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Why CIOs should mind their own “busyness”


Joel Dobbs.GIF

“It is not enough to be busy; so are the ants. The question is: what are we busy about?” — Henry David Thoreau


On a cross-country flight several years ago, I struck up a conversation with an elderly gentleman who was my seatmate. As fate would have it, he was Chairman Emeritus of the sociology department at a respected East Coast university; I was quite curious about the areas that were hot research topics when he received his Ph.D. in the 1950s — and how the field had changed since. Our conversation left me fascinated.


In a nutshell, the 1950s were a time when technology promised to deliver us from everyday drudgery in our personal and professional lives; our future would be transformed by technology. According to my seatmate, sociologists wondered what people would do with all of their free time once all of these labor-saving devices become a reality. Talk about the law of unintended consequences! What happened of course is these “labor-saving devices” produced not more free time, but new ways for us to occupy our existing time.


Busy signals

Being a Southerner, I am by my very nature inclined to speak to just about everyone and ask how they are doing (which, when I moved to the Northeast many years ago, caught many people by surprise). One of the things I notice is that, overwhelmingly, the most common answer I get to the question “How are you?” is one word: Busy.

The bottom line is we have an epidemic of busyness in our society today. The root of the problem is the false association of activity with accomplishment. Busyness has become a status symbol. We equate activity with self-worth. Descartes’ “I think, therefore I am” has become “I do, therefore I am.” Combine this with today’s “always on” world of business, and you have a recipe for non-stop stress.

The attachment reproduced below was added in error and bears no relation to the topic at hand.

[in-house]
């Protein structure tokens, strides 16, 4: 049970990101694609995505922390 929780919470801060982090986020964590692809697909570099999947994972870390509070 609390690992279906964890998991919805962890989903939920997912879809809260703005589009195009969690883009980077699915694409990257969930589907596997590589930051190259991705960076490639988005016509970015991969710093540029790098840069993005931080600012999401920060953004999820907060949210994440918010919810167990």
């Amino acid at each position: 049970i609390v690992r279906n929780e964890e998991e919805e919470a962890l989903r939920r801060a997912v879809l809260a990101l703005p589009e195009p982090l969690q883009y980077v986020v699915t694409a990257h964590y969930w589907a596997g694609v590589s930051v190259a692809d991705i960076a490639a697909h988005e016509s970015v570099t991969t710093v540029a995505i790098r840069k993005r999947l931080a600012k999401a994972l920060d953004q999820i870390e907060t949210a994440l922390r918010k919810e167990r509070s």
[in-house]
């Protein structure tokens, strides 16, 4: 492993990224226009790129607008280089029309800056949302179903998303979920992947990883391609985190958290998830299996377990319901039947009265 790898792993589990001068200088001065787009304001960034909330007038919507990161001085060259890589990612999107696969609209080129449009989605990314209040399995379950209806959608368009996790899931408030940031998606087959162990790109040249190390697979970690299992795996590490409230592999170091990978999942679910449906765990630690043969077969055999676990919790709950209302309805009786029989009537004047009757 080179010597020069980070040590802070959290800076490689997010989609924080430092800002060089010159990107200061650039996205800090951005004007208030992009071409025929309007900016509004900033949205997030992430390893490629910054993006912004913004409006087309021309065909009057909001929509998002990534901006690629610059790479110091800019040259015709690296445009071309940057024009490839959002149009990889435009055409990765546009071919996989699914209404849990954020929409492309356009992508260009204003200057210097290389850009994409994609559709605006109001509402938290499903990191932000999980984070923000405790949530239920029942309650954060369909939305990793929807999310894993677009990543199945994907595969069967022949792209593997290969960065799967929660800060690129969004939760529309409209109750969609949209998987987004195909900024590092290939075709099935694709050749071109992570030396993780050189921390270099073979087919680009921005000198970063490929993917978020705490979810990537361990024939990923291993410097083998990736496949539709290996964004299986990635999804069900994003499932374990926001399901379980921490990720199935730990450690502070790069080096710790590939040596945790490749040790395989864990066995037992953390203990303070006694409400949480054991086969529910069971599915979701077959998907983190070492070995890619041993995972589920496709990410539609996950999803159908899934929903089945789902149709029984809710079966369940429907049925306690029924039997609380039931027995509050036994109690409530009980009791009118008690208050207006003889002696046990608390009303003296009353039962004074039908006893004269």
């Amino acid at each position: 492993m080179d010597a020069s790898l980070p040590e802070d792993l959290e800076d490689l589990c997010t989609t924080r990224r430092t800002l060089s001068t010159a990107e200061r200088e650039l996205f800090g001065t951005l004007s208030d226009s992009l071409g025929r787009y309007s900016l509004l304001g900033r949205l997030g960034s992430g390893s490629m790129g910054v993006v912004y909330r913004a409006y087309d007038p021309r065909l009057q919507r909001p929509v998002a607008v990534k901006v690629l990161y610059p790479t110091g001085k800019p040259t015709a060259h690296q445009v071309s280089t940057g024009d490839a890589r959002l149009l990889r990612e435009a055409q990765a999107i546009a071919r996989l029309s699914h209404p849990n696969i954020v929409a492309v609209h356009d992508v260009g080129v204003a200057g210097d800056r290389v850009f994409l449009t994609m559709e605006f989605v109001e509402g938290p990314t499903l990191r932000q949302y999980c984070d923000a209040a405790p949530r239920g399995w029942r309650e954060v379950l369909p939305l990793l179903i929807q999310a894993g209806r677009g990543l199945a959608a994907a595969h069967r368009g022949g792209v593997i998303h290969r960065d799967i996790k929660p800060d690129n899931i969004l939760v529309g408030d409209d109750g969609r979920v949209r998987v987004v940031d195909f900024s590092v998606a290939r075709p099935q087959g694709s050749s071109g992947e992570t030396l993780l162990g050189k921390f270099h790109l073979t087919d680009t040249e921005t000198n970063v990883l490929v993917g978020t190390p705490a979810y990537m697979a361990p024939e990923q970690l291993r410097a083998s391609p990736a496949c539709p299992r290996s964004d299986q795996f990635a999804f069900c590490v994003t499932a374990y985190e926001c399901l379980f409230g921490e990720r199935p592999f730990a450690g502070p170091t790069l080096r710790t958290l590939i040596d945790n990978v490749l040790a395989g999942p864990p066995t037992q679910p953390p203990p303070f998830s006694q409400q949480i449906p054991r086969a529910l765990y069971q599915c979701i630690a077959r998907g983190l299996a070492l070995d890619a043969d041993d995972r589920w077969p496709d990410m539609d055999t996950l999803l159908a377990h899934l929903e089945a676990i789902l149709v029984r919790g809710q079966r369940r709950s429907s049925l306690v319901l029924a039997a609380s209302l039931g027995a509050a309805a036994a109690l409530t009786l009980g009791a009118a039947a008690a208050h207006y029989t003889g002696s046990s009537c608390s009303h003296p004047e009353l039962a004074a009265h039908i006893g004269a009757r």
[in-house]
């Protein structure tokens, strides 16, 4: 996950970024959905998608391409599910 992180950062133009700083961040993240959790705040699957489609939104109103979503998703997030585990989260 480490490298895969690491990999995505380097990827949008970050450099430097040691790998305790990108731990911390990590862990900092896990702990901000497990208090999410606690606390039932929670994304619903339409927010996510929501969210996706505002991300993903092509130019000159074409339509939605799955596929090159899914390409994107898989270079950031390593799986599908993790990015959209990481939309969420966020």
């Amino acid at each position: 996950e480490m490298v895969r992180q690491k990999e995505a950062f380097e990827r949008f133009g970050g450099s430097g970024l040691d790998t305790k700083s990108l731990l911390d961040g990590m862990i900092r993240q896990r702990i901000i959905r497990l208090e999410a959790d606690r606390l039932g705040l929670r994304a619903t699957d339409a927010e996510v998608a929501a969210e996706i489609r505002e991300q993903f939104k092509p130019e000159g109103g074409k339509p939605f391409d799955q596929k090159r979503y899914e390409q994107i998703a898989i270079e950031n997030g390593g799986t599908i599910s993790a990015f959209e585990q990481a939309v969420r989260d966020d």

While all of this has gotten exponentially worse over the past several years, the phenomenon is not new. In the mid-90s I attended a meeting of the top 100 research and development executives of the company I then worked for at a hotel just outside of London. The head of R&D posed a rhetorical question to the assembled group that stopped everyone in their tracks: “Is thinking working?” His point was, and it is even more relevant now that it was then, that as organizational leaders we generate value not through our manual labor but through our intellectual labor, and sometimes the act of simply thinking through an issue is the most productive work we will perform in the course of a day. That means that we have to be willing to put away the implements of busyness and do what only we as humans can do, create value by using our intellect.


Keep an eye on your “busyness”

So, how do we break this cycle? First, I highly recommend Thomas DeLong’s post The Busyness Trap, which provides some great insights. Second, here are a few suggestions of my own.